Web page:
This couldn’t be happening.

Her chest constricted, air impossible to draw. Guilt, she realized, although she couldn’t credit such an emotion. She had afforded her patient every care … even as she had not believed, up until the very end, that Mrs. Danbury was actually relapsing, actually dying. She had performed every measure to try and save her life. All for naught. Madame Foster had been right.

She blinked her dry, aching eyes. When Mrs. Danbury took a turn for the worse, declining swiftly over the course of three days, Marguerite had refused to believe that the seer could possibly have been correct. It was insupportable. For if she were correct …

Marguerite shook her head fiercely and swallowed against the terrible thickness in her throat. She directed her attention back to Mrs. Danbury’s grieving daughter. An unfortunate creature with a too-large nose and a regrettable moustache. She had never wed. Before Marguerite’s arrival, she had been her mother’s constant companion. To say Marguerite’s presence was a point of resentment would be an underestimation.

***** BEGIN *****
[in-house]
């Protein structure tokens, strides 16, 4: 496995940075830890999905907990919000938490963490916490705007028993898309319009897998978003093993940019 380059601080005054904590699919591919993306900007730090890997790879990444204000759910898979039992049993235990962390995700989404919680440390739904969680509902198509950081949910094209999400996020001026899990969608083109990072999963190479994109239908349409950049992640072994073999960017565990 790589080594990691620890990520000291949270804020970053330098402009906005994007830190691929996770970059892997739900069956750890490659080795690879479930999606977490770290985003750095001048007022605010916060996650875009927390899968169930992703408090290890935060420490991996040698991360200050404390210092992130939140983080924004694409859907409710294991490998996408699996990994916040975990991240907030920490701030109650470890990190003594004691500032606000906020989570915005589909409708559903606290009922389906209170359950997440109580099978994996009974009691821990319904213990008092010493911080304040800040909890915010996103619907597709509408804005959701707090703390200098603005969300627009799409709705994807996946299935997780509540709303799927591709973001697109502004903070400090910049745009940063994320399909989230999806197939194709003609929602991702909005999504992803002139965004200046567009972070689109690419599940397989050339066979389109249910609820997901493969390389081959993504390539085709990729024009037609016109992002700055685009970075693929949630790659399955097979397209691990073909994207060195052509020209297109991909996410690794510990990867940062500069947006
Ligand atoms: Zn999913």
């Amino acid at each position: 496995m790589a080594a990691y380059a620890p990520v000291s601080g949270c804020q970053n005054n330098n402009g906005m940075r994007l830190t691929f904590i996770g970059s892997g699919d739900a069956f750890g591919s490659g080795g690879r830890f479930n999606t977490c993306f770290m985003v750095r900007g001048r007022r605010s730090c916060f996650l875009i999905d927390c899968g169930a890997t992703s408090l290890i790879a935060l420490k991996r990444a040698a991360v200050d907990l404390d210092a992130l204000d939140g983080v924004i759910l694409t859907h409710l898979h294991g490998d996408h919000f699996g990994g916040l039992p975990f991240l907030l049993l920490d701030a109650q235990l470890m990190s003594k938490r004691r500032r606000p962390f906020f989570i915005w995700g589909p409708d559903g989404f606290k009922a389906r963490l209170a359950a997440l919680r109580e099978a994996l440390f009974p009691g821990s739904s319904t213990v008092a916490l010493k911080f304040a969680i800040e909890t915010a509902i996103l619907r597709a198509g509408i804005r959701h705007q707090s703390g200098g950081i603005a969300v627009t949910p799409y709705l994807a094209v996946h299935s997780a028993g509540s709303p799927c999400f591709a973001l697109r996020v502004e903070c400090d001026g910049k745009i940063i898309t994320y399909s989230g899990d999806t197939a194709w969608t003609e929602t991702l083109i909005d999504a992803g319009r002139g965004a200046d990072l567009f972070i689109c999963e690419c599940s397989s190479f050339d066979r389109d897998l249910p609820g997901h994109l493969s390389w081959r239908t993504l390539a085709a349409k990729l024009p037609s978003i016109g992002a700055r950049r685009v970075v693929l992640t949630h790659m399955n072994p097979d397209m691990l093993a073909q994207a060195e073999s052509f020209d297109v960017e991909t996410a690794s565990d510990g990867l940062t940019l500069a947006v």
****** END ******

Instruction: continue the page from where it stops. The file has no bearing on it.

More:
“Why? Why? She was so much better … on the mend, you said so!” Miss Danbury beat the bed beside her mother, very much like a child in a tantrum. “You said so, Marguerite, you said so!”

Marguerite flinched. She couldn’t say a word, couldn’t offer an explanation. Madame Foster’s face materialized in her mind. You’ll not live out the week. Her prophetic words had come to pass.

Shaking her head, Marguerite placed her hand on the young woman’s shoulders, only to be shaken off.

She wet her lips to summon her customary words of sympathy. “I’m sorry. Your mother lived a good life. A full life … and a life lived is nothing to grieve.”

She uttered the words every single time … had heard them once, when she’d first begun as a sick nurse. A friend of the bereaved family had offered the words of solace within her hearing and she thought them terribly wise. Now she thought them tragic. Tragic for someone like herself … because she hadn’t lived a particularly good life. Thus far, she could not characterize her life as full either. Her life simply … was. A series of days passing, one after the other.